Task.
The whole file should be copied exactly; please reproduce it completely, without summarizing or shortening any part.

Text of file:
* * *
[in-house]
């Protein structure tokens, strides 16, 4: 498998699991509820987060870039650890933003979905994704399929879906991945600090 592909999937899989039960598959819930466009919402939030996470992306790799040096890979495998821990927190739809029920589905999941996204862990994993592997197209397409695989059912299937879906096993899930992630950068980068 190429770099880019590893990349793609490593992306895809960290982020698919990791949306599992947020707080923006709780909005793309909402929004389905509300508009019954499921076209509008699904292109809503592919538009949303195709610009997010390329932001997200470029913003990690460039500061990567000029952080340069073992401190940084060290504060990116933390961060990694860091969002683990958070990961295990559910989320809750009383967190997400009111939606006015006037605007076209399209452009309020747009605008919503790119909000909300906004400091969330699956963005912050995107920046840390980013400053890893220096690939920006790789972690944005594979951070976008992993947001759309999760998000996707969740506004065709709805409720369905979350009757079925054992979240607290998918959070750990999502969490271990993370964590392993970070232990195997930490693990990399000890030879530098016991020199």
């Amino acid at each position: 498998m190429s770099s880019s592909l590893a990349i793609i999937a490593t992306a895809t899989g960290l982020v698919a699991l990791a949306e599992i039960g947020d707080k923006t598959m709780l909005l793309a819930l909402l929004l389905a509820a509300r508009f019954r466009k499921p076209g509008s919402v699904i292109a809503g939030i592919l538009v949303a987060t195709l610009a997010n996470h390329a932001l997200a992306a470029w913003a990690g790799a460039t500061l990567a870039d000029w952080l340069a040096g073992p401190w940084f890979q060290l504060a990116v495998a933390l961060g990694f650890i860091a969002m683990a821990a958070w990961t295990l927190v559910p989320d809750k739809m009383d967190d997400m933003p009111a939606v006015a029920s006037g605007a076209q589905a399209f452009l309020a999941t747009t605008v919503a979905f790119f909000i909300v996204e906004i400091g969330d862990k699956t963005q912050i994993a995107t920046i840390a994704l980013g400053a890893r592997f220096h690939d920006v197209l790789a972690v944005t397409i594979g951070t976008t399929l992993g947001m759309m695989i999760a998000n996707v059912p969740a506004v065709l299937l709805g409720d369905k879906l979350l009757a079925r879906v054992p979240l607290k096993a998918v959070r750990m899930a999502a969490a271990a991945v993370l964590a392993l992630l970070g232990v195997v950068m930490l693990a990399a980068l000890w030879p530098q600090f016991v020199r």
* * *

[in-house]
């Protein structure tokens, strides 16, 4: 498998699991509820987060870039650890933003979905994704399929879906991945600090 592909999937899989039960598959819930466009919402939030996470992306790799040096890979495998821990927190739809029920589905999941996204862990994993592997197209397409695989059912299937879906096993899930992630950068980068 190429770099880019590893990349793609490593992306895809960290982020698919990791949306599992947020707080923006709780909005793309909402929004389905509300508009019954499921076209509008699904292109809503592919538009949303195709610009997010390329932001997200470029913003990690460039500061990567000029952080340069073992401190940084060290504060990116933390961060990694860091969002683990958070990961295990559910989320809750009383967190997400009111939606006015006037605007076209399209452009309020747009605008919503790119909000909300906004400091969330699956963005912050995107920046840390980013400053890893220096690939920006790789972690944005594979951070976008992993947001759309999760998000996707969740506004065709709805409720369905979350009757079925054992979240607290998918959070750990999502969490271990993370964590392993970070232990195997930490693990990399000890030879530098016991020199």
């Amino acid at each position: 498998m190429s770099s880019s592909l590893a990349i793609i999937a490593t992306a895809t899989g960290l982020v698919a699991l990791a949306e599992i039960g947020d707080k923006t598959m709780l909005l793309a819930l909402l929004l389905a509820a509300r508009f019954r466009k499921p076209g509008s919402v699904i292109a809503g939030i592919l538009v949303a987060t195709l610009a997010n996470h390329a932001l997200a992306a470029w913003a990690g790799a460039t500061l990567a870039d000029w952080l340069a040096g073992p401190w940084f890979q060290l504060a990116v495998a933390l961060g990694f650890i860091a969002m683990a821990a958070w990961t295990l927190v559910p989320d809750k739809m009383d967190d997400m933003p009111a939606v006015a029920s006037g605007a076209q589905a399209f452009l309020a999941t747009t605008v919503a979905f790119f909000i909300v996204e906004i400091g969330d862990k699956t963005q912050i994993a995107t920046i840390a994704l980013g400053a890893r592997f220096h690939d920006v197209l790789a972690v944005t397409i594979g951070t976008t399929l992993g947001m759309m695989i999760a998000n996707v059912p969740a506004v065709l299937l709805g409720d369905k879906l979350l009757a079925r879906v054992p979240l607290k096993a998918v959070r750990m899930a999502a969490a271990a991945v993370l964590a392993l992630l970070g232990v195997v950068m930490l693990a990399a980068l000890w030879p530098q600090f016991v020199r």